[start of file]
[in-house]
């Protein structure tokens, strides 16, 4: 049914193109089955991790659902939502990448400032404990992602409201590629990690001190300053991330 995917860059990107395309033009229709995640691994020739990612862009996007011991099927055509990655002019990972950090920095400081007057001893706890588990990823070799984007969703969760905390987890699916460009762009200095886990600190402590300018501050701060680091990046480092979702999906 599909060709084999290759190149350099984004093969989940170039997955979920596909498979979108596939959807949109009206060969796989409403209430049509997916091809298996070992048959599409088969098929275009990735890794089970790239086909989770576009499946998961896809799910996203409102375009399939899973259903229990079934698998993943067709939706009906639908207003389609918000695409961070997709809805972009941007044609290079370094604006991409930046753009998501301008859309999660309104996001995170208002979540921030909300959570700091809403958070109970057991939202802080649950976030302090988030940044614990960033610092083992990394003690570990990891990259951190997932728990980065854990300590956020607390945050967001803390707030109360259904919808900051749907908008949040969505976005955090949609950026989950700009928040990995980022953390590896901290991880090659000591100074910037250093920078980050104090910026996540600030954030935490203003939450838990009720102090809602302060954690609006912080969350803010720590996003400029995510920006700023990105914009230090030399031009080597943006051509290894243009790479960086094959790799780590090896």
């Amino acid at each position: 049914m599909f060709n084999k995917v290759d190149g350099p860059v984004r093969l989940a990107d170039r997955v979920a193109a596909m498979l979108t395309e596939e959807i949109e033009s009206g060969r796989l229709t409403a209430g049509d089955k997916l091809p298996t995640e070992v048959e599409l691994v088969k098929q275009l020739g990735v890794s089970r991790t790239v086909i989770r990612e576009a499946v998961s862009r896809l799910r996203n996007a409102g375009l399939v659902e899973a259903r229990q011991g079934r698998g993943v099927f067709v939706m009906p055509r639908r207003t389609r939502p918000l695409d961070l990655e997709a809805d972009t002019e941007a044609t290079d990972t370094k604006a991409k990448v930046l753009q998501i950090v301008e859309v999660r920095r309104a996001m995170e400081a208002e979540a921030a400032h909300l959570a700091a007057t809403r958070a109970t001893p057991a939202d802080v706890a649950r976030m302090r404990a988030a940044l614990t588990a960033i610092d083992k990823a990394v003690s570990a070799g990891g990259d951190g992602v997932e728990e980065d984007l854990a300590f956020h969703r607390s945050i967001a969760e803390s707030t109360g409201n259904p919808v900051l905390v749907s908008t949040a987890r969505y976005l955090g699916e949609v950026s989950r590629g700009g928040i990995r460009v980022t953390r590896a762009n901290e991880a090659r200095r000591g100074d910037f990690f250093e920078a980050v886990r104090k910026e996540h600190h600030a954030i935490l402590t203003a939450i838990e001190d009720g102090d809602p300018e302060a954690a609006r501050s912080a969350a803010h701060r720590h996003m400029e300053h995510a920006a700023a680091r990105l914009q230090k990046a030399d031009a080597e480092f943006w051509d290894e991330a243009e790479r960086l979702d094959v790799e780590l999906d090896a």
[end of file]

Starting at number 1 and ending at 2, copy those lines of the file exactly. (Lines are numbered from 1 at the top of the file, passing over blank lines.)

[in-house]
């Protein structure tokens, strides 16, 4: 049914193109089955991790659902939502990448400032404990992602409201590629990690001190300053991330 995917860059990107395309033009229709995640691994020739990612862009996007011991099927055509990655002019990972950090920095400081007057001893706890588990990823070799984007969703969760905390987890699916460009762009200095886990600190402590300018501050701060680091990046480092979702999906 599909060709084999290759190149350099984004093969989940170039997955979920596909498979979108596939959807949109009206060969796989409403209430049509997916091809298996070992048959599409088969098929275009990735890794089970790239086909989770576009499946998961896809799910996203409102375009399939899973259903229990079934698998993943067709939706009906639908207003389609918000695409961070997709809805972009941007044609290079370094604006991409930046753009998501301008859309999660309104996001995170208002979540921030909300959570700091809403958070109970057991939202802080649950976030302090988030940044614990960033610092083992990394003690570990990891990259951190997932728990980065854990300590956020607390945050967001803390707030109360259904919808900051749907908008949040969505976005955090949609950026989950700009928040990995980022953390590896901290991880090659000591100074910037250093920078980050104090910026996540600030954030935490203003939450838990009720102090809602302060954690609006912080969350803010720590996003400029995510920006700023990105914009230090030399031009080597943006051509290894243009790479960086094959790799780590090896």